Self-Confidence is an Oxymoron

I’ve noticed that confident people tend to focus less on themselves and more on their outside environment. If you have polished public speaking skills, you don’t think about getting nervous or being embarrassed. Instead you’re focused on the audience and the content of your speech. I’d argue that self-confidence is an oxymoron because total confidence means a lack of self.

If you see confidence as an absence of self, I believe it’s easier to avoid some of the pitfalls that come with the advice to “be confident”.

Is Confidence Important?

I have doubts that complete confidence is the answer. Yes, there may be some psychological benefits to believing you’re without flaws, but there are some dangerous consequences.

Arrogance can catch up to you and unrestrained confidence can cause you to misjudge plans and take unnecessary risks. The Sydney Opera House is a famous case of overconfidence. The project was originally expected to cost $7 million and finish in 1963. Ten years and 95 million dollars overbudget, the project was finally completed in 1973.

Humility can have advantages too. When you’re open to your own potential weaknesses and mistakes, you can seek to improve them. Too much confidence can stop improvement.

Arrogance is Low Self-Esteem

Bragging is usually a sign that you lack confidence in your abilities. If you feel the need to tell everyone how great you are, that is probably because you’re worried they won’t find out on their own. Arrogance can often just be a pendulum swing away from low self-esteem.

I feel this is part of the reason the advice to be confident never stuck with me. When you see that overconfidence is usually a symptom of the same disease, it becomes hard to believe that more confidence is the answer.

But if we redefine confidence to mean being so comfortable with your abilities that you don’t need to think about yourself, it takes a completely different perspective. From this outlook, you are neither boasting or self-bashing. You aren’t worried about yourself so 100% of your energy is devoted to the problem and people around you.

Generally I’ve thought of confidence as being on a scale with low self esteem on one end and arrogance on the other. Perhaps it would be better to see it as a grid, with a second dimension which resembles your level of comfort with your own abilities. This level of comfort doesn’t lie about your strengths and weaknesses, it just accepts them so completely you stop worrying about you and can focus on more important things.


I’m calling this extra dimension “true confidence” but that’s just a label. The concept, not the labels I use, are what matters.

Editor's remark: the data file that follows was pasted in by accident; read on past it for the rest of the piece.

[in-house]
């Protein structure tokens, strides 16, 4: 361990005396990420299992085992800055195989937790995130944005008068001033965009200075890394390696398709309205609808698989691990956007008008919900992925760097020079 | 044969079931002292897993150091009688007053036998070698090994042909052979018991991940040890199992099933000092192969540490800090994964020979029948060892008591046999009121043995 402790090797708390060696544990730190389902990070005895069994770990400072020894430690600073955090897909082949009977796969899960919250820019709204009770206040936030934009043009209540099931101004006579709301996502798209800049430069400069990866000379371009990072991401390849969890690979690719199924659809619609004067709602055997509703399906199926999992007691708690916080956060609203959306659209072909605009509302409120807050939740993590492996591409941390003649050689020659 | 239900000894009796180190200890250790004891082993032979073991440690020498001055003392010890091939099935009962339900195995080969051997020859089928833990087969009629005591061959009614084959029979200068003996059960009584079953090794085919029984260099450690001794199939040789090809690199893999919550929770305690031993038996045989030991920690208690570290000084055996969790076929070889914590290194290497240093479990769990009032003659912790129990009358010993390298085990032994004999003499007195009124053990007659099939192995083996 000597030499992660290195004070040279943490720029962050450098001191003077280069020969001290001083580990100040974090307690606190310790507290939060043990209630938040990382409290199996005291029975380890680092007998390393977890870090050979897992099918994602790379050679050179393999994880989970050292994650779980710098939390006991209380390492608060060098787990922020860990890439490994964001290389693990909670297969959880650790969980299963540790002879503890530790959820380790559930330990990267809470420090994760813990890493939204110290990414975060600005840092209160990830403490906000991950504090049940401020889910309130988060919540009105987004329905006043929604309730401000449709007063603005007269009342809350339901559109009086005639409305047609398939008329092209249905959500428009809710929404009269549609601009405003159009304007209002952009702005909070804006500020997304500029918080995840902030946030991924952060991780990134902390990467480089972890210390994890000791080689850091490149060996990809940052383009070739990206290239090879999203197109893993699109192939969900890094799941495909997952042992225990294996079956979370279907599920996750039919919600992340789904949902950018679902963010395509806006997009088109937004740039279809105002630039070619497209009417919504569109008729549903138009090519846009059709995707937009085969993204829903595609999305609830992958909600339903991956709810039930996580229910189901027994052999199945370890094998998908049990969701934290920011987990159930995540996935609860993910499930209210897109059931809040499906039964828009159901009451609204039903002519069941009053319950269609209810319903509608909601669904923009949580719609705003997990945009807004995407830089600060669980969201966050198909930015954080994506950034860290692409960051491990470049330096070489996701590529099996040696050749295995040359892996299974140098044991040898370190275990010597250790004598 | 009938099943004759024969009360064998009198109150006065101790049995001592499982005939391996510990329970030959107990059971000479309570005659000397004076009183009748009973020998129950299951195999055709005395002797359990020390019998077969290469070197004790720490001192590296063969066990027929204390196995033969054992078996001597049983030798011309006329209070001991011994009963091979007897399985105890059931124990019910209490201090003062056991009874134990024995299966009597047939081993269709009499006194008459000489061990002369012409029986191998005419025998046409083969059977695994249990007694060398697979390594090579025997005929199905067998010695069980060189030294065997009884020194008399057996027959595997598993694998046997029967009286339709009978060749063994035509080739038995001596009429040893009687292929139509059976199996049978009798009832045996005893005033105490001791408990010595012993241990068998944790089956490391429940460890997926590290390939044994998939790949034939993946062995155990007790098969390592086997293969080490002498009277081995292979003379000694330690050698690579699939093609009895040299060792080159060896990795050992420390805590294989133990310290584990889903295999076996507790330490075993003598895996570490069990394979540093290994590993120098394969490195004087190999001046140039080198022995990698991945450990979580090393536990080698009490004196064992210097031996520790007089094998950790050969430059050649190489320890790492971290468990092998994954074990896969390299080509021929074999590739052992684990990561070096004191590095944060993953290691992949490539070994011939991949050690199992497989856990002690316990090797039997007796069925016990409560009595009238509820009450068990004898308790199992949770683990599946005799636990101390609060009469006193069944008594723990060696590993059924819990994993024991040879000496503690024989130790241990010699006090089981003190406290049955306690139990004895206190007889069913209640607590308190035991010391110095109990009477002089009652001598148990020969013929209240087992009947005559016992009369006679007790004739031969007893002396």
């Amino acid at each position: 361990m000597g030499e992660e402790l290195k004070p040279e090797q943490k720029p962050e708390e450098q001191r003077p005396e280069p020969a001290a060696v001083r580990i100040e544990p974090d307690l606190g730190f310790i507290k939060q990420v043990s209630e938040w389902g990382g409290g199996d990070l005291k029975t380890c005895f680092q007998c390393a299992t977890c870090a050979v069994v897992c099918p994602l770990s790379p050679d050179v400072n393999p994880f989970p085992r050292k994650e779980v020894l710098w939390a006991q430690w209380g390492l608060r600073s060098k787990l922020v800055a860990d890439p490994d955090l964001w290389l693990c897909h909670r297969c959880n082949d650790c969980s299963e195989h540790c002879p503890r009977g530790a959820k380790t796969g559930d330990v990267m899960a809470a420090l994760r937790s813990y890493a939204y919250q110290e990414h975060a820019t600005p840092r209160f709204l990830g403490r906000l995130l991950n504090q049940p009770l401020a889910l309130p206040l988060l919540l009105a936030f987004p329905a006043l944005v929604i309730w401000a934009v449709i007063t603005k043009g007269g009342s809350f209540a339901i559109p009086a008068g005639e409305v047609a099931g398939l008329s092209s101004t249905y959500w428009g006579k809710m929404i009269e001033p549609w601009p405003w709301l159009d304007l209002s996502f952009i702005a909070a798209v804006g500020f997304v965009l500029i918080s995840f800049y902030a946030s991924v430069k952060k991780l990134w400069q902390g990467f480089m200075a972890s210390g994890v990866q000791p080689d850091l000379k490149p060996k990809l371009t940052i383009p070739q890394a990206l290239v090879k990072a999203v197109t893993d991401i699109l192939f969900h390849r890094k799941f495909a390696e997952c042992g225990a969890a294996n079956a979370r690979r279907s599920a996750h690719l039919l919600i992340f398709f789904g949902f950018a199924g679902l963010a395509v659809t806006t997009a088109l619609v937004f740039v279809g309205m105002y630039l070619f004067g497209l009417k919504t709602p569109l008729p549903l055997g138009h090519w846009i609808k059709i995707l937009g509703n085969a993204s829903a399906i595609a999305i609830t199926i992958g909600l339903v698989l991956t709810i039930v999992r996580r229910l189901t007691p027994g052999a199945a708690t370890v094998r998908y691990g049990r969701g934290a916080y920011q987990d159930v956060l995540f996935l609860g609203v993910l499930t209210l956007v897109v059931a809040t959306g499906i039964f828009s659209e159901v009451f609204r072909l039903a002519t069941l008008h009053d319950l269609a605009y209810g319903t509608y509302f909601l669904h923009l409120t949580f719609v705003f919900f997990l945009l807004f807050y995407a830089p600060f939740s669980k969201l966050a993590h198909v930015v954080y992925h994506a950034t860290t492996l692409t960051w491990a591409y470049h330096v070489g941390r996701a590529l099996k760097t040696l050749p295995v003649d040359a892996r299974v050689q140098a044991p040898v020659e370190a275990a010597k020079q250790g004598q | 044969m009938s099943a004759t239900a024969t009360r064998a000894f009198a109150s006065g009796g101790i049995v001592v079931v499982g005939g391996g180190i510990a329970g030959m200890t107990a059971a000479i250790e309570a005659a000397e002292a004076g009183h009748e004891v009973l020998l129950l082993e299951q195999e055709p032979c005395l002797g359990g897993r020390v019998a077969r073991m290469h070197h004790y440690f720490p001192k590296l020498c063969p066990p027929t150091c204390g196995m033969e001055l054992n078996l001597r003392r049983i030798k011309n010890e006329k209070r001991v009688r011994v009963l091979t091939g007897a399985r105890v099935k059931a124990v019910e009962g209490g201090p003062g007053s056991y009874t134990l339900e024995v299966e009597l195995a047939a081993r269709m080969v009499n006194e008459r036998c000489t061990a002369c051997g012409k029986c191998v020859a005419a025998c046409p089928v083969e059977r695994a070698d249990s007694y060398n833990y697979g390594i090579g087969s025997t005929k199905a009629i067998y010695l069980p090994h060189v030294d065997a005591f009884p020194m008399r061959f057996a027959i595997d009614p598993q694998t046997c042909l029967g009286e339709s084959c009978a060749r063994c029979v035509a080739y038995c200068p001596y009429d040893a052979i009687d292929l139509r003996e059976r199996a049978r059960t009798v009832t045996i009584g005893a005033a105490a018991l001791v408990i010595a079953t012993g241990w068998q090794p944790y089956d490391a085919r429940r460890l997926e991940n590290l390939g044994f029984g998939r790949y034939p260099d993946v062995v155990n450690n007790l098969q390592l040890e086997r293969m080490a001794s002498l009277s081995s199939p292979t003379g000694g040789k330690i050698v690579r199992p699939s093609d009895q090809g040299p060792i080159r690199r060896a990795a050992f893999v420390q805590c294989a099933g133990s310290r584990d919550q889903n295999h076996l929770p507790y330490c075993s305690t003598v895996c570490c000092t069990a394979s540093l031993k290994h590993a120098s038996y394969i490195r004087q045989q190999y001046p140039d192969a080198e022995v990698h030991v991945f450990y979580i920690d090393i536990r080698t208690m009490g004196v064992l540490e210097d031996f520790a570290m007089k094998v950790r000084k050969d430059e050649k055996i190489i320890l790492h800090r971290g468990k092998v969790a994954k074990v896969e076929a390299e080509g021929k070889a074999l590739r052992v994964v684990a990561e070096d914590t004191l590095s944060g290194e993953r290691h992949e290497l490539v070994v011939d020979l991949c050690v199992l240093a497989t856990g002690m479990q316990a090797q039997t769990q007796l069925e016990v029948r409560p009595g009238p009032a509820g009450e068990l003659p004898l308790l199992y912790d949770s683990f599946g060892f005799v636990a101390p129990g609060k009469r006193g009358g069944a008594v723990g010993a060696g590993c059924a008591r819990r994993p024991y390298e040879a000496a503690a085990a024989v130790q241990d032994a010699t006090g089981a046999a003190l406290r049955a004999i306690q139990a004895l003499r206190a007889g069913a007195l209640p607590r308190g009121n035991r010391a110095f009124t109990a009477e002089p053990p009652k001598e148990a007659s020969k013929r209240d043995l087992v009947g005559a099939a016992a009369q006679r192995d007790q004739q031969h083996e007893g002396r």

Cultivating True Confidence and Breaking Bad Advice

From a rational perspective, any attempt to deceive yourself into thinking you’re worse or better than you actually are is dangerous. You might take costly risks or become unnecessarily cautious, depending on how you’re biased. How does this fit with the advice to “be confident”?

I think the answer lies in tweaking how you define confidence. When you see confidence as being this second dimension, it begins to make more sense. Now, instead of seeing yourself as horrible or excellent, you stop thinking about yourself at all. Everything becomes focused on the situation and environment.

I can remember hearing advice from someone that if you wanted to be incredibly social you had to “get outside your head”. When you spend your time thinking about “you” rather than just getting out there, you end up standing alone in a corner. Extroverts might have a mastery at this “getting outside your head” for social situations, but the same idea applies to every area of life.

When I write, I try to put complete emphasis on the article itself. Thinking about myself, my issues, some negative comment I received or even positive feedback is detrimental to the article. Only when I stop thinking about “me” and focus on the idea I want to cover does the writing become easy.

Cultivating this true confidence isn’t easy. There aren’t any tricks, just practice and building skills. But at least if you have a picture about what total confidence looks like, it is easier to improve.

Thought Ratio as a Measure of Confidence

I’ve noticed that the areas of my life where I’m least confident, are the ones I have wildly swinging self-oriented beliefs. When I lack confidence about something, I’ll sway from feeling mildly depressed about it to manically positive.

This pendulum swing doesn’t make much sense if you view confidence as being a linear scale. But it makes perfect sense if you see that both of these directions (feeling too good about yourself or being too hard on yourself) are symptoms of a low level of true confidence on this extra axis.

A good way to see your measure along this axis is to ask yourself how much time you spending thinking in a self-judging fashion. The judgment might be positive (“I’m great”) or bad (“I suck”). When your thoughts are mostly self-absorbed, that’s probably a sign you need to build true confidence.